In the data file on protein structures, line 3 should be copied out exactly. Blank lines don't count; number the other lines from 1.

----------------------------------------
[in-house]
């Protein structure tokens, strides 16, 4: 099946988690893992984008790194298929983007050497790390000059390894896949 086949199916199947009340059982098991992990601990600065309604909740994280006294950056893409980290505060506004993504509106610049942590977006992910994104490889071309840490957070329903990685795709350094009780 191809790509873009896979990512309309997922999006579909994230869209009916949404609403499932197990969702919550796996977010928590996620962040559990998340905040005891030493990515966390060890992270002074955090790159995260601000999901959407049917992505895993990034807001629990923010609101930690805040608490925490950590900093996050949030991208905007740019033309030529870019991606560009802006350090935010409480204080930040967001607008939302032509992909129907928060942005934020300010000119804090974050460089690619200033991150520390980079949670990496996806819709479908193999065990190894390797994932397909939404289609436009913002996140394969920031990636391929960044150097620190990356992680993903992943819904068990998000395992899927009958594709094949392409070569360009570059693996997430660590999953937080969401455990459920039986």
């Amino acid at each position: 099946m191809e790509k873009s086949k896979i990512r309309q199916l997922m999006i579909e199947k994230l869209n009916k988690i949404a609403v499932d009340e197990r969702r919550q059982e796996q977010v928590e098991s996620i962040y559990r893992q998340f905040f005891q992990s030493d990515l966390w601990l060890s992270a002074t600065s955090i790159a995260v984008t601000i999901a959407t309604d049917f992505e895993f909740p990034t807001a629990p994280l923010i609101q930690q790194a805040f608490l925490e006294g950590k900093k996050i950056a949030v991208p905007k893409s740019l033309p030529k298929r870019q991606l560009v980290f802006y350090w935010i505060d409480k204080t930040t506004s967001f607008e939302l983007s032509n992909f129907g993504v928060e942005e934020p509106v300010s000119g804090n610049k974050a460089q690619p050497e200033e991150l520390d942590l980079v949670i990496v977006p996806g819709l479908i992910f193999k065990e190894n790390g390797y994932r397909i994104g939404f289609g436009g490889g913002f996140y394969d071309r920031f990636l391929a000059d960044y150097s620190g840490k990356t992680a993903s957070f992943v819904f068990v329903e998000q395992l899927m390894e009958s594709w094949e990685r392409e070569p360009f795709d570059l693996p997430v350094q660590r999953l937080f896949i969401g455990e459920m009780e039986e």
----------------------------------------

């Amino acid at each position: 099946m191809e790509k873009s086949k896979i990512r309309q199916l997922m999006i579909e199947k994230l869209n009916k988690i949404a609403v499932d009340e197990r969702r919550q059982e796996q977010v928590e098991s996620i962040y559990r893992q998340f905040f005891q992990s030493d990515l966390w601990l060890s992270a002074t600065s955090i790159a995260v984008t601000i999901a959407t309604d049917f992505e895993f909740p990034t807001a629990p994280l923010i609101q930690q790194a805040f608490l925490e006294g950590k900093k996050i950056a949030v991208p905007k893409s740019l033309p030529k298929r870019q991606l560009v980290f802006y350090w935010i505060d409480k204080t930040t506004s967001f607008e939302l983007s032509n992909f129907g993504v928060e942005e934020p509106v300010s000119g804090n610049k974050a460089q690619p050497e200033e991150l520390d942590l980079v949670i990496v977006p996806g819709l479908i992910f193999k065990e190894n790390g390797y994932r397909i994104g939404f289609g436009g490889g913002f996140y394969d071309r920031f990636l391929a000059d960044y150097s620190g840490k990356t992680a993903s957070f992943v819904f068990v329903e998000q395992l899927m390894e009958s594709w094949e990685r392409e070569p360009f795709d570059l693996p997430v350094q660590r999953l937080f896949i969401g455990e459920m009780e039986e």